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KERALA, or CHERA, the name of one of the three ancient Dravidian kingdoms of the Tamil country of southern India, the other two being the Chola and the Pandya. Its original territory comprised the country now contained in the Malabar district, with Travancore and Cochin, and later the country included in the Coimbatore district and a part of Salem. The boundaries, however, naturally varied much from time to time. The earliest references to this kingdom appear in the edicts of Asoka, where it is called Keralaputra (i.e. son of Kerala) , a name which in a slightly corrupt form is known to Pliny and the author of the Periplus. There is evidence of a lively trade carried on by sea with the Roman empire in the early centuries of the Christian era, but of the political history of the Kerala kingdom nothing is known beyond a list of rajas compiled from inscriptions, until in the 10th century the struggle began with the Cholas, by whom it was conquered and held till their overthrow by the Mahommedans in 1310. These in their turn were driven out by a Hindu confederation headed by the chiefs of Vijayanagar, and Kerala was absorbed in the Vijayanagar empire until its destruction by the Mahommedans in 1565. For about 80 years it seems to have preserved a precarious independence under the naiks of Madura, but in 1640 was conquered by the Adil Shah dynasty of Bijapur and in 1652 seized by the king of Mysore.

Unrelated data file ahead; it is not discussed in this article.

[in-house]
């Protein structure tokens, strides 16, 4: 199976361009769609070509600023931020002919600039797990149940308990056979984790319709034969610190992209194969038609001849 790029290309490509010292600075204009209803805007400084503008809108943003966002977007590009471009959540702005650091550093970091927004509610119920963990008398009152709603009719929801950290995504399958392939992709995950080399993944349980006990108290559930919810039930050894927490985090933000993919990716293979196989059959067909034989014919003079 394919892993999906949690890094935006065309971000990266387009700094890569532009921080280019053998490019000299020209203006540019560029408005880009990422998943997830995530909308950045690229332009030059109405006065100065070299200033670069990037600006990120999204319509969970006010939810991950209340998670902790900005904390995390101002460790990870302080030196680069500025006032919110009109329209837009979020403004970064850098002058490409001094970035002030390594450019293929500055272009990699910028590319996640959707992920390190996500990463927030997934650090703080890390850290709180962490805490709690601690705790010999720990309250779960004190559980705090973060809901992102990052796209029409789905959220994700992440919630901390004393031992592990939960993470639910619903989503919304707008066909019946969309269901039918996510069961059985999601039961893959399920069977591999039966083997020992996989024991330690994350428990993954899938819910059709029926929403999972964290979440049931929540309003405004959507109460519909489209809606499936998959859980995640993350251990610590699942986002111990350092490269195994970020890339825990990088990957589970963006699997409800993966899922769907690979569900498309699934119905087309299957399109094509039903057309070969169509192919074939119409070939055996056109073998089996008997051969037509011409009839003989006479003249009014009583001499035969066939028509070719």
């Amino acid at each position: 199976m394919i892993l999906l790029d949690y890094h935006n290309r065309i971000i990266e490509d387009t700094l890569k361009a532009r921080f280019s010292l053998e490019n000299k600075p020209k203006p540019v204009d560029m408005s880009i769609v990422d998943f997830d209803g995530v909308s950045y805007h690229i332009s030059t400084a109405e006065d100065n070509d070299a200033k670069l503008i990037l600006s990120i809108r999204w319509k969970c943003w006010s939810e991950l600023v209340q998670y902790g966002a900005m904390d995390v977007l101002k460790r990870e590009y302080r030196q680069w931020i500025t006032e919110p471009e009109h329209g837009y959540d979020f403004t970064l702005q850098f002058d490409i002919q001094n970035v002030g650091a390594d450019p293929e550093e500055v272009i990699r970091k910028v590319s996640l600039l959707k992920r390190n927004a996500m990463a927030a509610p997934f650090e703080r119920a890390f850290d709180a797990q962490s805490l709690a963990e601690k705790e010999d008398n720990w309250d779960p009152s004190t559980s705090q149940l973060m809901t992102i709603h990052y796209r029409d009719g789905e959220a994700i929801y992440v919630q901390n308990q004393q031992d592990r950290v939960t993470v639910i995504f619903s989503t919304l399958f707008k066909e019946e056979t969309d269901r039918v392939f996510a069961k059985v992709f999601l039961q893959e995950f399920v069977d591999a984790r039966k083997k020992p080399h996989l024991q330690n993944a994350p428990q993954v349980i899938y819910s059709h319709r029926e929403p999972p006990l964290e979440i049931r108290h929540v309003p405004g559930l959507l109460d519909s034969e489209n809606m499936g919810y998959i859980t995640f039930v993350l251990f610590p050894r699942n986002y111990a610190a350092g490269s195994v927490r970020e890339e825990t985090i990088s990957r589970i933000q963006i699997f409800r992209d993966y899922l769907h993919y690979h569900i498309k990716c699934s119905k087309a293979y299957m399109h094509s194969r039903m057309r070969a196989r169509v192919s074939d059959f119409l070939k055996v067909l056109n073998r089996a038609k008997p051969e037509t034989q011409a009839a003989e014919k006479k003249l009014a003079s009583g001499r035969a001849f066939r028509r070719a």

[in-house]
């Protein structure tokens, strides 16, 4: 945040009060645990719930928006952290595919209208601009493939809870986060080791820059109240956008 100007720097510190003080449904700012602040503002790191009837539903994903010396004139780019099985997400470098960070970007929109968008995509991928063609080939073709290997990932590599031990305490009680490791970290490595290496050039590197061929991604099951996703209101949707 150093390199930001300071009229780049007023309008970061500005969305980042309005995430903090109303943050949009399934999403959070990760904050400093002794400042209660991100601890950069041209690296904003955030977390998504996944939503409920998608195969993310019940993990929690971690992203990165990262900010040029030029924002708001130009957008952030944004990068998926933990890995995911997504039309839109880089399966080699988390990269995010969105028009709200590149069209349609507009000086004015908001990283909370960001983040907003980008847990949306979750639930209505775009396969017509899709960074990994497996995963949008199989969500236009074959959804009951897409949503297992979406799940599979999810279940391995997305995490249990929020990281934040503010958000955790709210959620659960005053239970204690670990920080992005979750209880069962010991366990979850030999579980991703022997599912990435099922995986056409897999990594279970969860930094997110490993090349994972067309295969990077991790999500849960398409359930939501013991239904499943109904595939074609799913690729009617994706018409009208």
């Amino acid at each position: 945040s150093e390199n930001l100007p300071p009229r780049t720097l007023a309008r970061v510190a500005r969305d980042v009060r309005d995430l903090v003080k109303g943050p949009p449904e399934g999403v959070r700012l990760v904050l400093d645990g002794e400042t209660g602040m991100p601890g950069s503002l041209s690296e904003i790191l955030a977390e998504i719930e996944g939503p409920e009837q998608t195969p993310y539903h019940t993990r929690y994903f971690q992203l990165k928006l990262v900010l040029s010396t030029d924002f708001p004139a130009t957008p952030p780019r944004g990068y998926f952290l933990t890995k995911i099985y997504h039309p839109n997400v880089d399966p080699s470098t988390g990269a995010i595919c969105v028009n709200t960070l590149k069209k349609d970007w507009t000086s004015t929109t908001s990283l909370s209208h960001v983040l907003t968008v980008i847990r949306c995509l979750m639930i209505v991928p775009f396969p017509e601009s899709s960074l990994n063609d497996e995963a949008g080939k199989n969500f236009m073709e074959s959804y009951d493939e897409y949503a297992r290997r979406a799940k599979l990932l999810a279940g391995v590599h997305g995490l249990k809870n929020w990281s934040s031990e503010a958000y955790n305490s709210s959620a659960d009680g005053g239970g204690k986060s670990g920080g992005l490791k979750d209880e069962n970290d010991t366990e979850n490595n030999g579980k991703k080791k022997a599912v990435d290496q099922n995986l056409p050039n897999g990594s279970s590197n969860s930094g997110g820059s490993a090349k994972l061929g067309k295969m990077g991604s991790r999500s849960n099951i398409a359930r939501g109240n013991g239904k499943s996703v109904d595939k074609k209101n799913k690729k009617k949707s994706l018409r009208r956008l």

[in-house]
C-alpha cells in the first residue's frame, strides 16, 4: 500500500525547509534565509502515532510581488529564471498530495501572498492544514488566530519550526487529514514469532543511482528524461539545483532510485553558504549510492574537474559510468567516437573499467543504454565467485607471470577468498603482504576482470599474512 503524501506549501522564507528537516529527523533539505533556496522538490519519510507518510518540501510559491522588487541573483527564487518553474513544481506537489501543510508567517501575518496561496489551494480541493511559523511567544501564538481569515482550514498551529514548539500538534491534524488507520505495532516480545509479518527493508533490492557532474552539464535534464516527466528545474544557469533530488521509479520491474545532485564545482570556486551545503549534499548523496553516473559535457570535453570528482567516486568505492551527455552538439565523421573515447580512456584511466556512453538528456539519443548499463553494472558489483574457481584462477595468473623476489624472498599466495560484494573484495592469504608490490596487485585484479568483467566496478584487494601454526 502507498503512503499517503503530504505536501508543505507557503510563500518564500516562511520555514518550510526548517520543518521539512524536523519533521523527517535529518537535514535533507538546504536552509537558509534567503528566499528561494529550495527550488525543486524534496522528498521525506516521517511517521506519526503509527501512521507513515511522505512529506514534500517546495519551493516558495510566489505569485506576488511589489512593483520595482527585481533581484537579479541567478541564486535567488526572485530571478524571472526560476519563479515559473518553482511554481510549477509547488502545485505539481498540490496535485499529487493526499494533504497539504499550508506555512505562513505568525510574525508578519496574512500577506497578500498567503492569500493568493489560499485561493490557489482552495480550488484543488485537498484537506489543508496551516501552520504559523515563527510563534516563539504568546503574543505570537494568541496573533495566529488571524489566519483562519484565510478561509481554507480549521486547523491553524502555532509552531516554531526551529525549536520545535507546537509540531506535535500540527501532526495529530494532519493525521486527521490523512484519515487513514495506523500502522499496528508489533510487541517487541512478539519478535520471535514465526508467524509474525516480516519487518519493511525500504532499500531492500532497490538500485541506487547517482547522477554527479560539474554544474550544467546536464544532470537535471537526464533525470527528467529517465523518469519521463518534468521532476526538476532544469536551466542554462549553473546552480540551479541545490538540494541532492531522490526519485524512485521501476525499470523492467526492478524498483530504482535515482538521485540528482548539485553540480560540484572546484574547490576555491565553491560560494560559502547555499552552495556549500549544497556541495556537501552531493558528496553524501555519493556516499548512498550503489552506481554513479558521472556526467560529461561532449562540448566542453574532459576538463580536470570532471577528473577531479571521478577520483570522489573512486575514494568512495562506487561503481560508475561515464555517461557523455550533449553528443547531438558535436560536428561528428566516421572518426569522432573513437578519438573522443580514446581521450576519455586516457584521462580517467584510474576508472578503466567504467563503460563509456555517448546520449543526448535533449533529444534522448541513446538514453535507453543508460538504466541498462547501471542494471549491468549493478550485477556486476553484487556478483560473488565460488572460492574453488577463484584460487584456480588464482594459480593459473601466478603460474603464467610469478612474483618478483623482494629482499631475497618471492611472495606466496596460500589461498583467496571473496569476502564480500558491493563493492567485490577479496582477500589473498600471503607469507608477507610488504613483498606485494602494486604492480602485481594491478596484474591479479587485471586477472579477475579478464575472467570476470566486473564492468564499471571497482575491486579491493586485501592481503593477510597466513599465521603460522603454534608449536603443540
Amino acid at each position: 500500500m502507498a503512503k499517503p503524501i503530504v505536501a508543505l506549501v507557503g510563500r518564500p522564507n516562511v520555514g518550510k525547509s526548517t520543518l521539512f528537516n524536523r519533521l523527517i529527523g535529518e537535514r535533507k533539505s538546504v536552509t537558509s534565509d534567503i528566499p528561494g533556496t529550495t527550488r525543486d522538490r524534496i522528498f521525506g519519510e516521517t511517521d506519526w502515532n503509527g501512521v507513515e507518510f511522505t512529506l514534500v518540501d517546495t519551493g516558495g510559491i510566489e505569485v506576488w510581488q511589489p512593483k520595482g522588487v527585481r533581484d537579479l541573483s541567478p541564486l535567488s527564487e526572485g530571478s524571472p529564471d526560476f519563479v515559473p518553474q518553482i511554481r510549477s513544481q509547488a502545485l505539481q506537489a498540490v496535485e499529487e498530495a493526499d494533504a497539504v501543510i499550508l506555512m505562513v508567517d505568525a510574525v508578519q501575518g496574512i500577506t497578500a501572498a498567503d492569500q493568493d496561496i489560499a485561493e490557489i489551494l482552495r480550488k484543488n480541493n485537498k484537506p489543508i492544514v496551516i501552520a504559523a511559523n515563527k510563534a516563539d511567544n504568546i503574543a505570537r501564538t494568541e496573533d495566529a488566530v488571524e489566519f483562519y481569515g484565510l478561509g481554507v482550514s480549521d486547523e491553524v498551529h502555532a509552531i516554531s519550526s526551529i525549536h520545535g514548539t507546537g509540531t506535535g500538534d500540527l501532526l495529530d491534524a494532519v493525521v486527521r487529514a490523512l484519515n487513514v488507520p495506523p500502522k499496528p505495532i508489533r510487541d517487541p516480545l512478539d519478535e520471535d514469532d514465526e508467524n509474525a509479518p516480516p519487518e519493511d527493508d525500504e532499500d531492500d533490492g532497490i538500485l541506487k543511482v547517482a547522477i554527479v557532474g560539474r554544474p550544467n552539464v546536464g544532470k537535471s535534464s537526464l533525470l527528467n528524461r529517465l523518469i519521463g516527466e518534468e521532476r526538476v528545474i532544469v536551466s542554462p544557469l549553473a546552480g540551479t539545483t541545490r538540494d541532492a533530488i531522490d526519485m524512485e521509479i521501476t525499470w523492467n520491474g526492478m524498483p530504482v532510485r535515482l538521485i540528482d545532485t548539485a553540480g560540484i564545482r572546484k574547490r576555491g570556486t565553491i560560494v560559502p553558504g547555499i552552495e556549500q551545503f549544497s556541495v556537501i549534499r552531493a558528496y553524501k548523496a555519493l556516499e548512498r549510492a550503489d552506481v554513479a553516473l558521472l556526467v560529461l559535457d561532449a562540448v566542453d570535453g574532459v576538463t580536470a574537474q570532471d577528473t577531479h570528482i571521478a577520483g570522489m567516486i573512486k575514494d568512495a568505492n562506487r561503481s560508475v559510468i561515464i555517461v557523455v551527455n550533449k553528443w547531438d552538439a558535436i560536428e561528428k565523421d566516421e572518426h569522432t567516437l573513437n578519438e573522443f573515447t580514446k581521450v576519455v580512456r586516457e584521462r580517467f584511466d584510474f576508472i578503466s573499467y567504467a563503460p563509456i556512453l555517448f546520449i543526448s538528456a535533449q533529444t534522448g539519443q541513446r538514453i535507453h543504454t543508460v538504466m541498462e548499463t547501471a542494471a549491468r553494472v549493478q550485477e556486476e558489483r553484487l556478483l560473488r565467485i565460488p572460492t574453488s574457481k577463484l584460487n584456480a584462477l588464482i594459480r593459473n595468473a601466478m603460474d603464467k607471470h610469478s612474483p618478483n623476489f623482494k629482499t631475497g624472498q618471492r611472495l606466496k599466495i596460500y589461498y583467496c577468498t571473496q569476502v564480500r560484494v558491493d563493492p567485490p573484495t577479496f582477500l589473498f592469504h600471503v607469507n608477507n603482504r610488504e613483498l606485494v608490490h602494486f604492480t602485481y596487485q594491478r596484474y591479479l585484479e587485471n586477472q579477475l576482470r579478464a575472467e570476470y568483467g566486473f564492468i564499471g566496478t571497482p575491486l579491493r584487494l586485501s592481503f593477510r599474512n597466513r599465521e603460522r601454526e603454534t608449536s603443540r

See V. A. Smith, Early Hist, of India, chap. xvi. (2nd ed., Oxford, 1908).

Note - this article incorporates content from Encyclopaedia Britannica, Eleventh Edition, (1910-1911)

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